The greatest missions opportunity in American history lies before us.
It is in part this: to engage and retain children and youth in the church today who are poised to leave in record numbers. Using the Base Case Scenario discussed in the Size of the Opportunity, to return to the retention rates we saw just 20 years ago would mean at least 22 million more young people walking with Jesus.
These are not children of other faiths, atheism, or agnosticism. These are children in our youth groups, attending our Christmas services, going to confirmation classes. They are in families today that would call themselves Christian.
Preventing these young people from walking away from Christianity isn’t about church growth or filling seats. It is about 22 million souls knowing the goodness and joy of a life with Christ and the impact that they could have on the world.
It’s about generations experiencing the Gospel for themselves, reaching their peers, and seeking to mend a broken world.
So why are so many people leaving?
There is no one reason, but the most interesting fact is that the majority are not angry at the church, or intellectually at odds with the Gospel. It’s just that they don’t think a life with Jesus matters.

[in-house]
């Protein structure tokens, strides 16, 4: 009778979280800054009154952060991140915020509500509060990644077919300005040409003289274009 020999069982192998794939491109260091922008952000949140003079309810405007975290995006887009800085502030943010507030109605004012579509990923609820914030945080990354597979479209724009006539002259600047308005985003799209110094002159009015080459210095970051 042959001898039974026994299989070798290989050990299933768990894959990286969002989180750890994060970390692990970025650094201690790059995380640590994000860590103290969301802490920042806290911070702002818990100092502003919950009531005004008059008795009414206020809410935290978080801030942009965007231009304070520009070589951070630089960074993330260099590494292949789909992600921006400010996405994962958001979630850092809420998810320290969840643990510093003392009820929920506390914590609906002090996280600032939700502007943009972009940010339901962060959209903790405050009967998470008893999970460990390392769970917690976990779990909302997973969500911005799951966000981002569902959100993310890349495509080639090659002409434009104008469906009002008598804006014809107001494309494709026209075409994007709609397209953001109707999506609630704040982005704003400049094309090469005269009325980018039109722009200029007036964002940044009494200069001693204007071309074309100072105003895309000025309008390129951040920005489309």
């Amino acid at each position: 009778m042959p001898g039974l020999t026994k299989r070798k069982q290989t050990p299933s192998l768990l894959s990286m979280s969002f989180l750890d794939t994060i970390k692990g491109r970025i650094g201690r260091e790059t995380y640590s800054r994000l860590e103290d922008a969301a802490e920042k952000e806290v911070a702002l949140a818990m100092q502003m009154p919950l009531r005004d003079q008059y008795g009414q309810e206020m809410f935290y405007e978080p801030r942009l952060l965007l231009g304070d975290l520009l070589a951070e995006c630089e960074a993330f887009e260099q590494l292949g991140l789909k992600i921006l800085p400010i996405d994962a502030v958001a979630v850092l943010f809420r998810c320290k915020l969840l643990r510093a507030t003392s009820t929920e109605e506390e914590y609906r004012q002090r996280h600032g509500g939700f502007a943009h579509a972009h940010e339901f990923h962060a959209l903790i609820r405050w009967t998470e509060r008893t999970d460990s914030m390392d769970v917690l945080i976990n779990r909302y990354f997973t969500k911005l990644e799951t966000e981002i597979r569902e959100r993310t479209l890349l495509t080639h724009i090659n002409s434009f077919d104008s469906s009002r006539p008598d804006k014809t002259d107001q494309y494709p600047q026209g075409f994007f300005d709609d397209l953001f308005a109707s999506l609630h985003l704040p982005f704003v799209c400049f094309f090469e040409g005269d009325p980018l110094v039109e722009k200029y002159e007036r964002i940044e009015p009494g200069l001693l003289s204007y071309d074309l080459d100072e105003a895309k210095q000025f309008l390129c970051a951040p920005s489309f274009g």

Why the Unaffiliated Leave the Church
Contrary to what we may assume, the most impactful people in a teen’s faith are not their peers, but the adults in their lives. In fact, when parents and adults take their faith seriously and ask the young people in their lives to do the same, their likelihood of continuing in the faith increases dramatically.
Dropping our kids off at youth group for an hour and a half is no longer enough in today’s society. It’s not that the current youth ministry model is bad, it’s just empirically insufficient in a culture that competes for the attention of children.
We need to come up with better ways of engaging and apprenticing our future generations.
Christian pastors in the second century were keenly aware of the importance of preparing and training youth for a life with Jesus.
Read about intentional, costly discipleship in the Early Church.Read more
A High Bar for a Deep Foundation: Catechism in the Early Church
If a Christian from the early church, say the second or third century, were to observe an average Evangelical church in America today, one of the most striking differences (besides the obvious cultural differences) would be the spiritual formation of its members.1
Formation, by which we mean the apprenticing of new believers into a life with Jesus, was one of the most central and dominant themes of the early church. Church fathers like Hippo, Tertullian, and Augustine wrote extensively on the subject. It was often discussed in church councils and a matter of great debate. Why? Because Christians were ambassadors of Jesus, reflections of Him in a culture that did not know who He was, and to know how to live like Christ wasn’t something easily learned.